Hospitals may be reaping the benefits of higher volumes. However, net revenue per case demonstrated greater volatility on the inpatient and outpatient sides, the firm pointed out. Net revenue per inpatient case only increased 1.6 percent between 2017 and 2018 and net revenue per outpatient case rose 5.5 percent during the same period.

“It is important to consider that these trends do not hold true across all payers. As a result, some hospitals may be more exposed to diminishing growth in net revenue per case,” the analysis stated. “Although an increase in net revenue appears to be good news for hospitals, the manner in which revenue is increasing follows some troublesome trends.”

The “troublesome trends” identified by Crower researchers included a significant shift in payer mix. Medicare managed care, self-pay, and other payers (i.e., third-party liability and worker’s compensation) increased by 1.6 percent for inpatient and 1.1 percent for outpatient overall, the firm reported.

“In addition to these payer classes having a lower net realization overall, they also challenge finance leadership’s ability to forecast net revenue, as seasonality and patient engagement vary by facility,” the analysis explained.

Increases in self-pay accounts particularly contributed to hospital revenue instability, Crowe added. Self-pay increased 16.1 percent by 2018, representing six percent of the average hospital’s payer mix. Self-pay accounts continue to be the most difficult to collect, suggesting a growing obstacle for hospital revenue.

Medicaid net revenue also fell from 2017 to 2018, the analysis showed. Net revenue per case for both traditional and managed care Medicaid decreased 6.9 percent for inpatient and 1.1 percent for outpatient.

Hospitals that treated a greater number of Medicaid beneficiaries will continue to see their Medicaid revenue drop under new regulatory changes, researchers predicted.

For example, CMS finalized a new policy that will change the methodology for determining Medicaid Disproportionate Share Hospital (DSH) payments. Medicaid offers DSH payments to hospitals that treat a greater proportion of low-income and vulnerable patients and bases the payment amount on the hospital’s uncompensated care costs.

The new policy will clarify that uncompensated care costs include only the costs for Medicaid-eligible patients with payments remaining after accounting for the reimbursement to the hospital by or on behalf of Medicaid-eligible individuals, including Medicare and third-party payments.

A federal judge vacated the new policy’s implementation on a national level in March 2018, arguing that changing the policy exceeded CMS’ authority because the Medicaid Act specifically identifies what constitutes uncompensated care costs. Several states have also challenged the policy in court.

CMS is currently challenging the rulings.

New rules for the 340B Drug Pricing Program could also further decrease Medicaid revenue for hospitals, the analysis stated. CMS recently finalized $1.6 billion in hospital payment reductions for 340B covered drugs.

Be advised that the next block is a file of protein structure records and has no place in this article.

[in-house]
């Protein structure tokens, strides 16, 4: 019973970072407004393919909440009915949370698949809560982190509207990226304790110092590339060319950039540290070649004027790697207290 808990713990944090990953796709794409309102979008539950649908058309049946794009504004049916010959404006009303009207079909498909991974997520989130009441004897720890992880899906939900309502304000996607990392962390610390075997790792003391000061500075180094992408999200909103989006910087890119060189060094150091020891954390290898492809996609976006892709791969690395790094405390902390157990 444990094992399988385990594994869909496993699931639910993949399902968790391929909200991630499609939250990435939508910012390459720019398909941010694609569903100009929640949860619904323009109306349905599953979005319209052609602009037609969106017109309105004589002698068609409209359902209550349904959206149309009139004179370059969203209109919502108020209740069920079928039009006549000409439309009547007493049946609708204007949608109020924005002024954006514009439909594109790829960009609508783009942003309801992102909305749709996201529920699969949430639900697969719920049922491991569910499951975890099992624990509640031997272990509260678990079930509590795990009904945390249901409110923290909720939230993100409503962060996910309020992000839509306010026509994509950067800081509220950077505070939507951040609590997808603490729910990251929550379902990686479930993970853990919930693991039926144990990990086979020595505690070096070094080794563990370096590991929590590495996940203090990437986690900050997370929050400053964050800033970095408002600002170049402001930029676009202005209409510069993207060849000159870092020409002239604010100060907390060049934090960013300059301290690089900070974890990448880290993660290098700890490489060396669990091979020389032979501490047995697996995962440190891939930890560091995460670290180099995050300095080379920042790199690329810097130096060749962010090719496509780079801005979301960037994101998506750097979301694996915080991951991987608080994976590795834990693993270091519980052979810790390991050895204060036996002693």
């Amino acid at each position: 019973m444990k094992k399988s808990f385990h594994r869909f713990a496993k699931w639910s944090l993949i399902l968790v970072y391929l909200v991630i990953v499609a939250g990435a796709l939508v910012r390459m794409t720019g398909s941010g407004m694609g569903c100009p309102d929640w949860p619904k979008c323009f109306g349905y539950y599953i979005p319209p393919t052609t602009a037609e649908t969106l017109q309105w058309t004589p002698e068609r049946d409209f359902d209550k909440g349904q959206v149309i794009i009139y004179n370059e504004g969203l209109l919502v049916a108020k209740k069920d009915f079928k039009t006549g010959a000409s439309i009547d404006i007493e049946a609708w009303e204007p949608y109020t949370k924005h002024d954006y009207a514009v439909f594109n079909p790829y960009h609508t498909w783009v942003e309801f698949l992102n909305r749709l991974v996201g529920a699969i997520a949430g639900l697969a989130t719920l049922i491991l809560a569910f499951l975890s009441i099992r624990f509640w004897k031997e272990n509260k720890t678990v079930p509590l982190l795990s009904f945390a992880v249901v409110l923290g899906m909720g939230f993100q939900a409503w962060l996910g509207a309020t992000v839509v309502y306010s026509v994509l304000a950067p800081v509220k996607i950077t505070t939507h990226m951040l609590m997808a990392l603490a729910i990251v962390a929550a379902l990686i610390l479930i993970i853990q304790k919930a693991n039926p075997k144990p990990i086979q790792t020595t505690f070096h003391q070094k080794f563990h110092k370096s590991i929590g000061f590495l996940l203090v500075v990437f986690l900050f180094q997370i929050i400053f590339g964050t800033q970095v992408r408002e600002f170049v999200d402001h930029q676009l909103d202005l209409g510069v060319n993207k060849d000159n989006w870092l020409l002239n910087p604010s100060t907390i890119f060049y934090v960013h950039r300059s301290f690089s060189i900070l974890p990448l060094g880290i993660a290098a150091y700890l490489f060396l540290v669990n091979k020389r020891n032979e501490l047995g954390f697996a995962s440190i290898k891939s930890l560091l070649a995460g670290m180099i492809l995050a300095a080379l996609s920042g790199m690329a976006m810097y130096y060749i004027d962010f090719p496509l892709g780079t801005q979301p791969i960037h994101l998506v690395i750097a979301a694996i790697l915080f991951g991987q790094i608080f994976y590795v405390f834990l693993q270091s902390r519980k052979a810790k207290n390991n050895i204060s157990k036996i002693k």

The American Hospital Association (AHA) and several other groups sued CMS over the payment cuts. But a federal judge ruled that CMS can enforce the billions of dollars in payment reductions.

Additionally, the Crowe analysis uncovered a decrease in final denial write-offs, or patient bills that were not paid by payers. Final denial write-offs for outpatient services fell by almost 15 percent from 2017 to 2018, the data showed.

While a drop in final denial write-offs indicates business office improvements, researchers noted that recent changes in managed care contracting may challenge denial rates going forward. Contracts for outpatient diagnostic imaging are likely to see the greatest challenge to denial rates, they reported.

PwC names 6 healthcare issues to watch in 2019

https://www.beckershospitalreview.com/hospital-management-administration/pwc-names-6-healthcare-issues-to-watch-in-2019.html?origin=ceoe&utm_source=ceoe

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PwC’s Health Research Institute believes 2019 is the year the “New Health Economy” will finally become a reality.

The past year marked record interest in the healthcare industry, especially from outside forces like venture capitalists and business giants like Amazon, Berkshire Hathaway and JP Morgan Chase. PwC believes forces like these mean healthcare will no longer be an “outlier” industry that operates in its own world outside the greater U.S. economy.

In its 13th annual report, PwC’s HRI identified the following six healthcare trends to watch in 2019:

1. With an injection of $12.5 billion from investors over the past two years, PwC expects connected health devices and digital therapies to become integrated into care delivery and the regulatory process for drug and device approvals. PwC expects several new products to come to market in this category in 2019. What does this mean for providers? They will need to find a way to integrate this data into the EHR so it can be used to maximize the patient visit.  

2. Artificial intelligence and automation will require healthcare organizations to invest in and train their workforce to succeed in a digital economy. Almost half (45 percent) of executives surveyed by PwC’s HRI said skill deficiencies among their workforce are holding their organization back, yet few employers are offering training in AI, robotics and automation or data analytics.

3. The 2017 Tax Cuts and Jobs Act will continue to create tax savings for healthcare organizations while creating new challenges. Providers are likely to feel the biggest challenges via changes to unrelated business taxable income, which could create new expenses. Academic medical centers may also feel minor negative pressure from the net investment excise tax on educational foundations.

4. The healthcare industry is ready for its own budget airline provider. It needs a disruptor that is low-cost, transparent, informed by technology and “laser-focused on the consumer” like Southwest Airlines, according to PwC. Organizations that answer this call are starting to emerge — like a profitable, Medicaid-focused, walk-in-only family medicine practice in Denver — but progress is slow and there isn’t one simple formula to follow. PwC advises healthcare organizations to look for patient segments that need a “budget airline” and determine how to meet those needs.

5. The pace of private equity investment is expected to accelerate as healthcare companies continue to divest noncore business units to investors next year. It also expects PE-healthcare partnerships to evolve, with some healthcare companies co-investing in their own spinoffs. PwC suggested healthcare organizations pursue PE partnerships not only for financing, but also for PE firms’ ability to provide strategic views of trends across their portfolio of investments.

6. Republican changes to the ACA will shift the law’s winners and losers. Providers are on the losing end of most of these changes, including softened insurance mandates, short-term health insurance plans, less federal support for ACA exchanges and reduced federal Medicaid spending, according to the report.

Download the report here.